Showing posts with label history. Show all posts
Showing posts with label history. Show all posts

22.8.19

Aesthetic Thursday: Design Art from the Krewe of Proteus from the 1892 Mardi Gras in New Orleans


"A Dream of the Vegetable Kingdom" — Proteus Pageant of 1892
I have a wonderful postcard of a fairy man that my mother sent me. I'm guessing he is the king of Proteus. He holds a scepter with what appears to be a butterfly at the end. In fact, he's more butterfly than fairy — as can be seen by the gorgeous decal of a butterfly pinned to his chest, and the butterfly adorned on his crown and the sheer fact that he's wearing butterfly wings. His boots are also butterfly-decorated and he is wearing a cape and white leggings. He has a turn-of-the-century mustache that was popular for men at the turn-of-the-century and he seems ready for a magical evening.  
Water-color from Tulane University Special Collections
"Proteus, No. 1"
New Orleans Mardi Gras Krewes Are Part of the City's History
The image is of a costume watercolor design for select members of the Mystic Krewe of Proteus — a now-defunct Mardi Gras men's pleasure group. The watercolor has been preserved by the folks at Tulane University's Special Collections Library. The university has amassed a wide assortment of what they call their "Carnival Holdings". This costume, which is in the collection, was designed for the pageant that year — in 1892. Mardi Gras krewes are typically famous for their public parades that entertain citizens of the city with illustrious floats that traverse the city at night and garner people with "throws" — but lesser-known is the glamourous pageants that krewe-members organized every year. They were often masked balls for the upper crust of the city — I say past tense as if they do not occur anymore. In fact, one of the hottest tickets for any socialite in New Orleans is one of these balls or pageants. I have a fabulous picture of my mother and great grandmother at one of these balls. They are truly a feature of New Orleans history — and this winged fairy man, part of Proteus's theme for that year — "A Dream of the Vegetable Kingdom" is highly inspired. I'd wear it!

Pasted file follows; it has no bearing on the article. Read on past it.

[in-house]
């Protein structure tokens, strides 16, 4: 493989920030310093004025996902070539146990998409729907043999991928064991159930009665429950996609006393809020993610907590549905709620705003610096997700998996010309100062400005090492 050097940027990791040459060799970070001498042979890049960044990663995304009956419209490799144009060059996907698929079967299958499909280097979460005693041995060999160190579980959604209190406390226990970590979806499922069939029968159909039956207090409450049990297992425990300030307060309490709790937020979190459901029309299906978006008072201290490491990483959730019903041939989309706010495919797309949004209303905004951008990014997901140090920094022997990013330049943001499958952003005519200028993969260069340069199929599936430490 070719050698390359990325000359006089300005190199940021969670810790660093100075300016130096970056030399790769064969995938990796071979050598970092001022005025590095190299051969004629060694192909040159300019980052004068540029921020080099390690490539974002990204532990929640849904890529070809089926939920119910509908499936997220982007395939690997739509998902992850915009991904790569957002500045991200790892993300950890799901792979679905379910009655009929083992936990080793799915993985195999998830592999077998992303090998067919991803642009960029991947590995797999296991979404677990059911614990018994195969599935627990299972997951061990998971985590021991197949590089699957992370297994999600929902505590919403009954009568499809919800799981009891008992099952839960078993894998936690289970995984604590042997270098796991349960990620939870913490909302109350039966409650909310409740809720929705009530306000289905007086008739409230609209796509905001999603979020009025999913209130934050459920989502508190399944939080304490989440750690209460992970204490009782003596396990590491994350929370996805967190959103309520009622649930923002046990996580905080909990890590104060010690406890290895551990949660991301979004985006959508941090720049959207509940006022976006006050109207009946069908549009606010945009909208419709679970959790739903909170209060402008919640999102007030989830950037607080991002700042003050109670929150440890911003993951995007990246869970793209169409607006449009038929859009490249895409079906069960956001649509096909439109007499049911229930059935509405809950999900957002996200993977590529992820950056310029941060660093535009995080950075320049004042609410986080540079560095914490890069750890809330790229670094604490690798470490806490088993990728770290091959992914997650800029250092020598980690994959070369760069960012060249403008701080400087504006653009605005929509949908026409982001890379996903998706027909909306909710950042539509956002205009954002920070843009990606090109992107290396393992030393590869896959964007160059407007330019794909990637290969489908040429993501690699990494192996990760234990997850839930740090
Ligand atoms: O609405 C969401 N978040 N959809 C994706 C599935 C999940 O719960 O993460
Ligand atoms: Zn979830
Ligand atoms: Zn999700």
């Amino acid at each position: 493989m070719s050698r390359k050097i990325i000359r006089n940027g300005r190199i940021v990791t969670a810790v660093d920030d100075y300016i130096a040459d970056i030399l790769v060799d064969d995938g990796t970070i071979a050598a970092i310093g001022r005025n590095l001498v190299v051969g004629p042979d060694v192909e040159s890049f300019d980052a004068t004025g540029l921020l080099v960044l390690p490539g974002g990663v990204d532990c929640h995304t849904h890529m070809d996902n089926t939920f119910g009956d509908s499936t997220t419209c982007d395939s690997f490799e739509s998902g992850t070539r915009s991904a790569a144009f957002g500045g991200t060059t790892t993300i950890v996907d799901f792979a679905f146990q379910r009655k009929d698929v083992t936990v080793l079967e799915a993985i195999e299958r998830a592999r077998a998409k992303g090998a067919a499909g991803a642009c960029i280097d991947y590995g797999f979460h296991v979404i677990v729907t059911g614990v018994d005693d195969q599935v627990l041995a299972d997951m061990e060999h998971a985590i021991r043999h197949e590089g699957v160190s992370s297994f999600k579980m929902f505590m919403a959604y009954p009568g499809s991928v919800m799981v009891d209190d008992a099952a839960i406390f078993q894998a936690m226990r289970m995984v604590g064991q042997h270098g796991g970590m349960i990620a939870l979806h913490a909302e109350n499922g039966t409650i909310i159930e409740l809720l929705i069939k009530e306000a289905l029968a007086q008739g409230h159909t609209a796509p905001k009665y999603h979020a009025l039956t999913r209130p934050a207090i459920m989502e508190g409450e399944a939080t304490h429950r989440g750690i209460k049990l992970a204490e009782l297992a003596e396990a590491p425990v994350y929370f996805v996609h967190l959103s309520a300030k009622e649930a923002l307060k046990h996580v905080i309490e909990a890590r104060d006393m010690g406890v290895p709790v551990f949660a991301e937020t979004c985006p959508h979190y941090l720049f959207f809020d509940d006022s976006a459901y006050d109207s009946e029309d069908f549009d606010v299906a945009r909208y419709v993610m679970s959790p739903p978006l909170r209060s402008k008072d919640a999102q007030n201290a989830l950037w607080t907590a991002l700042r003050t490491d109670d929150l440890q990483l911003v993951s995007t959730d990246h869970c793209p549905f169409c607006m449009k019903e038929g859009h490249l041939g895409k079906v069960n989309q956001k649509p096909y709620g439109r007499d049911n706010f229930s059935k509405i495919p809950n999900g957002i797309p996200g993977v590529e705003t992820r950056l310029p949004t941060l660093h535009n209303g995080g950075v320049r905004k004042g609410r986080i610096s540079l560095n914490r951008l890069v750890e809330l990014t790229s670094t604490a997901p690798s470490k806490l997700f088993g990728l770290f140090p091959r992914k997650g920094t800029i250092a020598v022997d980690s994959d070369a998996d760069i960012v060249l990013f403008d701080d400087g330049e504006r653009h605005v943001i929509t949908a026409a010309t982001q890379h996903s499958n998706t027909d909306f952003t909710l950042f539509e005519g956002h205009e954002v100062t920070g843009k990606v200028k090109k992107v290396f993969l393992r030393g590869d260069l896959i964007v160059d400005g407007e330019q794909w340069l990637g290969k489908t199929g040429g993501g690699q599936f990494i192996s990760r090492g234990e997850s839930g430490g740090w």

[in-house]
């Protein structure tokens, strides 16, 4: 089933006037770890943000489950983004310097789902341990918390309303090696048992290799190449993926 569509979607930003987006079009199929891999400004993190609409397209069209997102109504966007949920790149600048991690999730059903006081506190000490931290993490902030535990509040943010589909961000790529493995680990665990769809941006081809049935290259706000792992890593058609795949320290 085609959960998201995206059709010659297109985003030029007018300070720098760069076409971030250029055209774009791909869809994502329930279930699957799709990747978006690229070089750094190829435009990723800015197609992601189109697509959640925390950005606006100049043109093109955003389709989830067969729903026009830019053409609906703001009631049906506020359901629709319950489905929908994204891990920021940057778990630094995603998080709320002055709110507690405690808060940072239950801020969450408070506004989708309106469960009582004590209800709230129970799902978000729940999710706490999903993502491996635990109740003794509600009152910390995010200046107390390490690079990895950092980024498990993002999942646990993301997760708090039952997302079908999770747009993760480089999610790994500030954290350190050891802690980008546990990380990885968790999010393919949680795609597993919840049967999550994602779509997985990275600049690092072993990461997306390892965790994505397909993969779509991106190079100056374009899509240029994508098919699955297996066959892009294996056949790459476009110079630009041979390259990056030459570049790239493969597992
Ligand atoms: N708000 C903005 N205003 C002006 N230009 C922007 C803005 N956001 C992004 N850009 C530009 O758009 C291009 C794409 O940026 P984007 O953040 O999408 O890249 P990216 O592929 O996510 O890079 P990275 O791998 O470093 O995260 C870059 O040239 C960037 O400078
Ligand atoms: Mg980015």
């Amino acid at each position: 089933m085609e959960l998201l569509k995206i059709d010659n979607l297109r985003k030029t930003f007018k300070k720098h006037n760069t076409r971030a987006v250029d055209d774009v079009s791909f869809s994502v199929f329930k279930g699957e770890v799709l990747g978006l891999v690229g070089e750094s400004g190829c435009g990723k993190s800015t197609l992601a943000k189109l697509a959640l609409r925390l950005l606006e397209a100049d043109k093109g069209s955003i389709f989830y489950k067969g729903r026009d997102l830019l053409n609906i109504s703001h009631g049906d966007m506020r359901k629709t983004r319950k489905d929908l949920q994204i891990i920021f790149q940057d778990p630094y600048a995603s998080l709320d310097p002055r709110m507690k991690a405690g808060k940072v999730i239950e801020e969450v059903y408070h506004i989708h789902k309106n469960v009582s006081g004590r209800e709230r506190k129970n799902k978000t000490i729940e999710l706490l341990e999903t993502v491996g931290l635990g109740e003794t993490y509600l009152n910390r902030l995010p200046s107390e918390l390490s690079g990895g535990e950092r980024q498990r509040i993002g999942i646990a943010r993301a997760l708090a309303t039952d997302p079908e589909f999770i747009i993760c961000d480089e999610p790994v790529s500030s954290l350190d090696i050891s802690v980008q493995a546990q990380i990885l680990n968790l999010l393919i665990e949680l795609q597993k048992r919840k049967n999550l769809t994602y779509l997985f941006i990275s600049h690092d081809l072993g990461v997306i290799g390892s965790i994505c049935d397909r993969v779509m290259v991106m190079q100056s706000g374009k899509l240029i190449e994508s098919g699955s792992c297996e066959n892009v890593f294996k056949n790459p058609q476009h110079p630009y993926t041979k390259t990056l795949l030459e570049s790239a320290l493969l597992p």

source: Carlotta Bonnecaze, "Proteus, No. 1," water-color costume design for Proteus pageant, 1892: "Dream of the Vegetable Kingdom" / Schindler, Henri. Mardi Gras Treasures: Costume Designs of the Golden Age. Gretna, La: Pelican Pub. Co, 2002. Print.

27.10.18